from BARDO

The stars are in our belly; the Milky Way our umbilicus.

Is it a consolation that the stuff of which we’re made

is star-stuff too?


– That wherever you go you can never fully disappear –

dispersal only: carbon, hydrogen, nitrogen, oxygen.


Tree, rain, coal, glow-worm, horse, gnat, rock.


Roselle Angwin

Thursday, 21 September 2017

september is hers

...said Louis MacNeice in his wonderful Autumn Journal; being a September equinox person I love that passage about 'my' month.

One thing about posting blogs so rarely is that I have far too much to say when I do arrive here; and nothing at all, simultaneously. My apologies to those of you who read this for my sparsity of entries; there are many reasons for this, one being simply immersion in redrafting my current book of narrative non-fiction (what a treat to edit longhand, on the typescript – also useful for picking up errors and repetitions I don't see so easily on the screen) in the gaps between all the courses I lead and mentoring I offer, and all the associated admin.

We're not long back from a fortnight in Brittany – where it rained and rained on all bar the first afternoon.

But it wasn't so different here. September, it seems, threw a switch weather-wise, and autumn is here. The robin's song has changed, some of the swallows and martins have left, and the lanes now wear toadflax, bedstraw and St John's Wort flowers, with a few honeysuckle, but the bright flowers of summer have gone.

The weather affects us more than we'd like to think, or are maybe even conscious of, despite the fact that we're a nation which seems fixated on weather. (Is it because we're an island [or islands]? And temperate?) – I love that it changes fast, and in fact I love all the weathers, though I'd like more sun than we have here in the southwest. (And we have had three days of sun – what bliss to eat lunch outside.) Our default here though is brooding moodiness and mist; but early this morning the rain with its westerly breeze was invigorating when I walked out in it.


I'm speaking of such things because I'm not speaking of the awfulness of other things – the dire situations globally, whether with climate-change-related events, earthquakes, Trumpisms or massacres; and also because in our family we're facing yet another potential bereavement after a long decade of losses, serious illnesses and deaths.

And life is fragile; and so precious. So precious. How easy to moan, to dally, to fritter it away. 'The way you live your day is the way you live your life,' says Annie Dillard (I think).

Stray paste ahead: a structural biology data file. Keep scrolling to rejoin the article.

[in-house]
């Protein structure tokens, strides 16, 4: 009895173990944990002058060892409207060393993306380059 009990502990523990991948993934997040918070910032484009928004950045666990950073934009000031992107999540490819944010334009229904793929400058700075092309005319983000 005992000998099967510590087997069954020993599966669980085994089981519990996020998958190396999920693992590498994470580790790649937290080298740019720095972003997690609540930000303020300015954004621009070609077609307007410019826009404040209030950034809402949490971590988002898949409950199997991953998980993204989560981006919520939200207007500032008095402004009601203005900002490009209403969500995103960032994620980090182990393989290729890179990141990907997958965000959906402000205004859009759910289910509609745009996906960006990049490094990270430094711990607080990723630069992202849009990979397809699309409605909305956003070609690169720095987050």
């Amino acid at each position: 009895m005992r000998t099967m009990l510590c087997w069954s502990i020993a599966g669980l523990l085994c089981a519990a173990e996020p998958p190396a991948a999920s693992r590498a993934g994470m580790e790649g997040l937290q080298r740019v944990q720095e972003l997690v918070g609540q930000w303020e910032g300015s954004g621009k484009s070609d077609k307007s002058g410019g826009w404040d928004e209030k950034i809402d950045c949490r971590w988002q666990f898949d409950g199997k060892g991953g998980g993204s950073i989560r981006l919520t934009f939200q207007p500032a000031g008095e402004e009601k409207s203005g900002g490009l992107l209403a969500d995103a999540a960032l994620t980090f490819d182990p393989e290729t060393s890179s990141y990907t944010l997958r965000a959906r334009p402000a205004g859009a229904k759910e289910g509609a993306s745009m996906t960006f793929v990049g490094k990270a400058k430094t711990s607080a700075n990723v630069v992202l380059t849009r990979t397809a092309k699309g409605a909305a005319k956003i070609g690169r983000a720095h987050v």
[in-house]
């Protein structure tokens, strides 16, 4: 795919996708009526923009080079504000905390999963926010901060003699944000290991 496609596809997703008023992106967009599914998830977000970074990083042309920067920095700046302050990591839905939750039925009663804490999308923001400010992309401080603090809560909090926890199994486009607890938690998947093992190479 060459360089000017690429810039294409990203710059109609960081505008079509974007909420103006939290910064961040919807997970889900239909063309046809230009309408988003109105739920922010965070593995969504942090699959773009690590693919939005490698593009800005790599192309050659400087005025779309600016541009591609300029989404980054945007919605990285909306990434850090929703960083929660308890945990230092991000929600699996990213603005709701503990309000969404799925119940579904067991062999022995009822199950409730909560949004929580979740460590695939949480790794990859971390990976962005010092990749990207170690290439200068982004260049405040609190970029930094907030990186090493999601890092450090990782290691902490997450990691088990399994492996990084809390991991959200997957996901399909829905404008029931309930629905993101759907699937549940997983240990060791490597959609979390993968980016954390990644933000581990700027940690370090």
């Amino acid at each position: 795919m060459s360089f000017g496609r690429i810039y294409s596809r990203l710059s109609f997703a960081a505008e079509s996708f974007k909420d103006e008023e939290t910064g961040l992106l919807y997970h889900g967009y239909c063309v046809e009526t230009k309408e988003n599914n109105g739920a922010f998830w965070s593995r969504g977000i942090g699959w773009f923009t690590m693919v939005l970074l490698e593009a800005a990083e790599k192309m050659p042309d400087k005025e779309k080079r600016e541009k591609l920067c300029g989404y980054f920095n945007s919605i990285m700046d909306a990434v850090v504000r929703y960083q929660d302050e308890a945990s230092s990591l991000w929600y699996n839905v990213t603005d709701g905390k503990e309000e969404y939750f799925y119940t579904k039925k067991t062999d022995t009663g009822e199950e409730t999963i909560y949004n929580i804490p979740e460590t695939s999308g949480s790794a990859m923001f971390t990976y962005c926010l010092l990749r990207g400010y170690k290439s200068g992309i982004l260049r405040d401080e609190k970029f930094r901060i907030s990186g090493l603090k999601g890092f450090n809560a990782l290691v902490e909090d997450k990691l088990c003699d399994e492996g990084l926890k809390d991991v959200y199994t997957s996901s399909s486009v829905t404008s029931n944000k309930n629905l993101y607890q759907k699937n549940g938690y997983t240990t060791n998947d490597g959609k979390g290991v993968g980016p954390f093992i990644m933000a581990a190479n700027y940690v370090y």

I have been reading Michael Cunningham's novel By Nightfall (he wrote, you might remember, The Hours). He's an extraordinarily sensitive writer when it comes to human situations and dilemmas, and I can so relate to the protagonist Peter's interior monologue and musings – I guess some people might find them annoyingly slow and navel-gazing but I'm glad to have this sense of connectedness from a novel.

So Peter holds simultaneously his sense of personal privilege and relative safety (if some ennui), and an ever-threatening sense of despair and distress at the sadness and horrors in the world that could so easily overwhelm him: 'You could panic in the face of it all – your brother dead at twenty-two (he'd be forty-seven now), along with his erstwhile boyfriend and every other friend he'd had; slaughters in other countries that might give pause to Attila the Hun; children killing their teachers with guns their fathers left lying around; and by the way, do you think it will be another building next time, or will it be a subway or a bridge?'
 

Some of the questions the novel addresses, albeit obliquely: What is the place of beauty in a life? How do we find it amongst the horrors? Can it somehow redeem us?

Novels – story, poetry – are at their best when they connect us somehow to a shared ground of being. Music, and art too. So here he is again: 'Isn't this part of what you keep looking for in art – rescue from solitude and subjectivity; the sense of company in history and the greater world; the human mystery simultaneously illuminated and deepened...?'


Can art ever save us?



So look, here, in this green pool is a statue of Kwan Yin, the Buddhist goddess of Compassion. If only this principle could guide our life; all our lives.

And life is precious and I am privileged. In sun, in beautiful September sun, I was graced by being able to do what I love so much: lead an outdoor writing workshop in stunning gardens (all these photos come from there). AND be paid for it.



My three-month residency at Agatha Christie's former holiday home on the banks of the Dart near Paignton in South Devon has begun. This was my first workshop.

In late summer sun, in a beautiful woodland garden, something of the permanent and enduring glides in and for a moment, an hour, displaces even as it co-habits with the transience of it all. This is the task of poetry, to mark this. I can't – don't want to – name it, but it is of the same order of being as the redemptive qualities of art. Everything changes and something still remains.
 

I shall be there to assist the poem-making process in a drop-in workshop for National Poetry Day on Thursday 28th. That same day I'm offering the first of three sessions intended to sketch out a novel, for those who long to write one; and then there's another writing walk in the grounds. You can see them all (there are several more) here.

As always, I will be aware of how privileged I am, we are, to be able to take part in such life-enhancing things as creativity and beauty in a tranquil place.

As always, in the background, will be the shadows of the troubles and sadness of the world. We're creatures that inhabit the light and the dark both; arguably, our task is to hold them together and be grateful for this life in all its twisting ways.









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